I think that's a fantastic way of going about it. Also, I think supplying your recipe is great as well... the recipe, as most home brewers know, is only maybe half the battle - process, water, luck, etc. makes up the rest of it, easily.


Thu, 10/18/2012 - 04:29

To my opinion it’s great and innovative idea and reminds me how Linux was born by great minder Linus Torvalds and how it evolves. I think idea behind it similar to this: how many people that many opinions. Same for the beer recipes: Before I get known homebrew I knew 3-4 kind of beer and differentiate them by color, country and taste and Now I know that somewhat 87 and counting. Before I thought there is no such thing as American beer ( Bud, Coors, and the rest not count) and only know about Sam Adams and Sierra Nevada ( 8 years ago) but know I don’t have enough funds to buy beer I’m interested in and from brewery I’m following. I call it BIG BEER BANG 
in biero veritas, comrades 


Thu, 10/18/2012 - 09:26

I've had a conversation along these lines with other home brewers on multiple occasions, and the consensus has been consistently the same. Homebrewers are DIY enthusiasts, and in my experience retain general disdain for commercial breweries that guard their recipes and make their methodology a trade secret. From my perspective, reproducing a commercial brewery's recipe is an homage, not an invasion of privacy or a misuse of proprietary technique. I look up to craft breweries because they have the means and the wherewithall to innovate. I respect their creativity and seek to emulate it, not steal it. If anything, I drink more of their beer when it engages my palette (and my imagination). I have been inspired by Mike and his blog for many of the same reasons. I'm certain your Open Source approach will win you more admiration than reproach.


Fri, 10/19/2012 - 05:59

I'm a big fan of this open approach to brewing beer. It gives a nod to the roots of the your brewery (homebrewing) while still retaining the integrity of your business. Even if you give someone every single detail of how you brewed your beer, they will find it very difficult to reproduce it exactly. There are just too many variables to be accounted for. They might get close, but that's about it. In the end, though, who wants to reproduce a commercial product exactly? In doing so all you have done is created something that . . . well . . . has already been created by someone other than you. Inspiration is one thing and undoubtedly we, as modern brewers (both home and commmercial) have stood on the shoulders of giants, but who doesn't want to put their own unique stamp on something that they have make? As far as the recipe formulation side of things goes, maybe I'm a little jaded or stubborn, but I have a great distaste for too many cooks in the kitchen and am WAY more inspired by ingredients or techniques than I am by certain beers/end products. Might it be fun? Sure. Would I love to contribute? You bet. Those things being said, when you find a relationship/methodology/thought process that works, it is best to stick with it.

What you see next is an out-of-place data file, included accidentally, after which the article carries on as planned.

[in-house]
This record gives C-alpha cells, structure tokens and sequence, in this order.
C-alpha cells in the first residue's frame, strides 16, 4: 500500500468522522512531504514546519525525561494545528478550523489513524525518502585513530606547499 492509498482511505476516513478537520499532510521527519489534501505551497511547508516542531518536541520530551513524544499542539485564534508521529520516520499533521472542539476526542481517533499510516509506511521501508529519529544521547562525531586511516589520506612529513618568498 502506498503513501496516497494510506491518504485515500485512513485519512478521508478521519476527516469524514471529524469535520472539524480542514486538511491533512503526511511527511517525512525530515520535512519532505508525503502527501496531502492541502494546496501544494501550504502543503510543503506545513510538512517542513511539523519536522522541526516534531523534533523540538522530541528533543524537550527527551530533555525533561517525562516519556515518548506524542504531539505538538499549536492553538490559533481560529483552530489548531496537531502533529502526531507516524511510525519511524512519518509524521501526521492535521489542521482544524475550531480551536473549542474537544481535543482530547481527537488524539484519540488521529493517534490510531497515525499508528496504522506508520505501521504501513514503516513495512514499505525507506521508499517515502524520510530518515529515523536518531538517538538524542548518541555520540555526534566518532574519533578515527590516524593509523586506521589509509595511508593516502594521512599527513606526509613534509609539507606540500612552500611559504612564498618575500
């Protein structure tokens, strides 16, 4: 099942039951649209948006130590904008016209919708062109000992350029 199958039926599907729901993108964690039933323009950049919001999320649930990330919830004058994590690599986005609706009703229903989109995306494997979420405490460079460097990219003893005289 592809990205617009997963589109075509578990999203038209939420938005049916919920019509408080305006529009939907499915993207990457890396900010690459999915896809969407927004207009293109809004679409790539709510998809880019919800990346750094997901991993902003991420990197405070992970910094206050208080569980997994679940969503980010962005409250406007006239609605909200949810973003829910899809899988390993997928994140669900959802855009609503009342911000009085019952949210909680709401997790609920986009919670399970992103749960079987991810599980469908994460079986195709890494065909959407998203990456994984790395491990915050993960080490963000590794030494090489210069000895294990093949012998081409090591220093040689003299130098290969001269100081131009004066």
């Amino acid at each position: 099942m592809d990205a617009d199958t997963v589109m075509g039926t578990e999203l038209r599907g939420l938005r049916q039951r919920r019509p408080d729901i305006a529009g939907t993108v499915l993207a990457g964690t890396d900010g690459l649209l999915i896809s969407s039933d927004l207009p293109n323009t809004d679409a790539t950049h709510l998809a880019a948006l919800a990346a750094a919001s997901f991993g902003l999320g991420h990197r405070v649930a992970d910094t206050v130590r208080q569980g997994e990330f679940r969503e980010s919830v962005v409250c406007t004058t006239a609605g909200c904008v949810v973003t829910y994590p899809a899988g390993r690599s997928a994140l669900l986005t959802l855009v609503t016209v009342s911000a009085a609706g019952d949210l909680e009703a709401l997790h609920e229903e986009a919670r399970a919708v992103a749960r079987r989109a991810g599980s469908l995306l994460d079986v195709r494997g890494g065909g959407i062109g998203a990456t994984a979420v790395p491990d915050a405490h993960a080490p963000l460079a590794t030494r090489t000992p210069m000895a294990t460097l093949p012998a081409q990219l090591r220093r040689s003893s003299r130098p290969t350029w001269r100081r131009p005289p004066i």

Fri, 10/19/2012 - 10:33

I love the open source approach! Living in the last place anything good comes in America (South Florida) I often only get a small glimpse of the greatness that is American craft brewing. In fact I had given up beer drinking for many years until work landed me in Colombus IN a few years back and we were fortunate enough to get Founders Breakfast Stout, a few different Three Floyds, and some Diesel stout from Powerhouse Brewing. My tastebuds reawakened I struggled to find many great beers available in my area. Homebrewing was the answer! Being able to brew the Pliny recipe that Vinny released allows me to drink great beer much more often. Iam also able to share the great tastes I find in my travels with local friends stuck here. I look forward to trying your great beers on future visits to SD and wish you great success in your endeavors!

Saison II vs. …

Fri, 10/19/2012 - 12:25

[...] One of a easiest ways to turn a improved recipe engineer is to separate batches. It allows we to ambience accurately what a certain part contributes. In this box we constructed 10 gallons of petite saison wort (Pilsner malt, flaked spelt, and a hold of corn) that we divided between dual fermentors. we pitched one with White Labs Saison II and a other with a recently expelled Saison III. Hopefully this drink evolves into a year-round drink for Modern Times, something uninformed adequate to sell in 16 oz cans! If these sorts of posts hadn’t clued we in, we’re holding a singular path on recipe secrecy. [...]


Tue, 10/23/2012 - 04:15

First of all, as a homebrewer I now hate to drink anything if I don't know what's in it. Second, as a homebrewer, if I do try to replicate/improve on a commercial beer then I have to have plenty of control samples to taste alongside as my own beer ages or when I brew new batches, which means I still buy the brew that originally inspired me! So win-win for the brewer to be open with his or her recipe!


Tue, 11/20/2012 - 02:43